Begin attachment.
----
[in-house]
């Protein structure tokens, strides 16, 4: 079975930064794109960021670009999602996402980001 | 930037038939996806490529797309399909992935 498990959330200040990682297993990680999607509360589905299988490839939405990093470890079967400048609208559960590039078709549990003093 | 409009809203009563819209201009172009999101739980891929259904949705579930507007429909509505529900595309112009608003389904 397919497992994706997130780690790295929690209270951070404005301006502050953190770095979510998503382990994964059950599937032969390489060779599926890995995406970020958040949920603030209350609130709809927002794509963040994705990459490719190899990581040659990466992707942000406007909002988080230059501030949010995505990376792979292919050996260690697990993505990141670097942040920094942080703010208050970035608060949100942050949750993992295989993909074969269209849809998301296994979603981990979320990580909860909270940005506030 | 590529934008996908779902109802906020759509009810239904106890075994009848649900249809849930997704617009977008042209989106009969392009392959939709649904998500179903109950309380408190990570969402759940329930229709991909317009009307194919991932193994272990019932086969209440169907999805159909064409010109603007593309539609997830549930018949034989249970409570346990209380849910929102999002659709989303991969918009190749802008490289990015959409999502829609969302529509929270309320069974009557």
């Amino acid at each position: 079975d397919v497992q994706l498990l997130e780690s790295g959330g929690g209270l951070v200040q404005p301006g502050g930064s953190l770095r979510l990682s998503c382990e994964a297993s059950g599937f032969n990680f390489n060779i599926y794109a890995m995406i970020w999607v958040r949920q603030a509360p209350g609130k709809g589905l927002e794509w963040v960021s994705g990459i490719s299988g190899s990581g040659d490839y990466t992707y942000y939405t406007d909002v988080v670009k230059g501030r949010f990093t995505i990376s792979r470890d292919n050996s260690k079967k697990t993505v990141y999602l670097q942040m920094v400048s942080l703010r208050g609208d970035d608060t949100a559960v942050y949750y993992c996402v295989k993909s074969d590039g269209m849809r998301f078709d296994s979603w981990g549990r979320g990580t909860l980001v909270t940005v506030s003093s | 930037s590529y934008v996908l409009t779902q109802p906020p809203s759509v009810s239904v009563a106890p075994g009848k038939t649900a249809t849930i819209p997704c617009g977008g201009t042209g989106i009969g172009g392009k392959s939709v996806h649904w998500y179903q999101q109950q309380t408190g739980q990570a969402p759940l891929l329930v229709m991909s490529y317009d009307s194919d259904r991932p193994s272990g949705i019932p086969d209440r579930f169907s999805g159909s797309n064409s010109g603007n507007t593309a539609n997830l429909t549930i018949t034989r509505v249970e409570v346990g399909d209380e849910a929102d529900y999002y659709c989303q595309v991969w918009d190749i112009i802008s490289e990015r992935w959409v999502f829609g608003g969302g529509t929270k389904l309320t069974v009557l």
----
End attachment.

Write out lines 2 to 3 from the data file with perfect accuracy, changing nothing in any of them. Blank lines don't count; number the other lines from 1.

């Protein structure tokens, strides 16, 4: 079975930064794109960021670009999602996402980001 | 930037038939996806490529797309399909992935 498990959330200040990682297993990680999607509360589905299988490839939405990093470890079967400048609208559960590039078709549990003093 | 409009809203009563819209201009172009999101739980891929259904949705579930507007429909509505529900595309112009608003389904 397919497992994706997130780690790295929690209270951070404005301006502050953190770095979510998503382990994964059950599937032969390489060779599926890995995406970020958040949920603030209350609130709809927002794509963040994705990459490719190899990581040659990466992707942000406007909002988080230059501030949010995505990376792979292919050996260690697990993505990141670097942040920094942080703010208050970035608060949100942050949750993992295989993909074969269209849809998301296994979603981990979320990580909860909270940005506030 | 590529934008996908779902109802906020759509009810239904106890075994009848649900249809849930997704617009977008042209989106009969392009392959939709649904998500179903109950309380408190990570969402759940329930229709991909317009009307194919991932193994272990019932086969209440169907999805159909064409010109603007593309539609997830549930018949034989249970409570346990209380849910929102999002659709989303991969918009190749802008490289990015959409999502829609969302529509929270309320069974009557």
């Amino acid at each position: 079975d397919v497992q994706l498990l997130e780690s790295g959330g929690g209270l951070v200040q404005p301006g502050g930064s953190l770095r979510l990682s998503c382990e994964a297993s059950g599937f032969n990680f390489n060779i599926y794109a890995m995406i970020w999607v958040r949920q603030a509360p209350g609130k709809g589905l927002e794509w963040v960021s994705g990459i490719s299988g190899s990581g040659d490839y990466t992707y942000y939405t406007d909002v988080v670009k230059g501030r949010f990093t995505i990376s792979r470890d292919n050996s260690k079967k697990t993505v990141y999602l670097q942040m920094v400048s942080l703010r208050g609208d970035d608060t949100a559960v942050y949750y993992c996402v295989k993909s074969d590039g269209m849809r998301f078709d296994s979603w981990g549990r979320g990580t909860l980001v909270t940005v506030s003093s | 930037s590529y934008v996908l409009t779902q109802p906020p809203s759509v009810s239904v009563a106890p075994g009848k038939t649900a249809t849930i819209p997704c617009g977008g201009t042209g989106i009969g172009g392009k392959s939709v996806h649904w998500y179903q999101q109950q309380t408190g739980q990570a969402p759940l891929l329930v229709m991909s490529y317009d009307s194919d259904r991932p193994s272990g949705i019932p086969d209440r579930f169907s999805g159909s797309n064409s010109g603007n507007t593309a539609n997830l429909t549930i018949t034989r509505v249970e409570v346990g399909d209380e849910a929102d529900y999002y659709c989303q595309v991969w918009d190749i112009i802008s490289e990015r992935w959409v999502f829609g608003g969302g529509t929270k389904l309320t069974v009557l």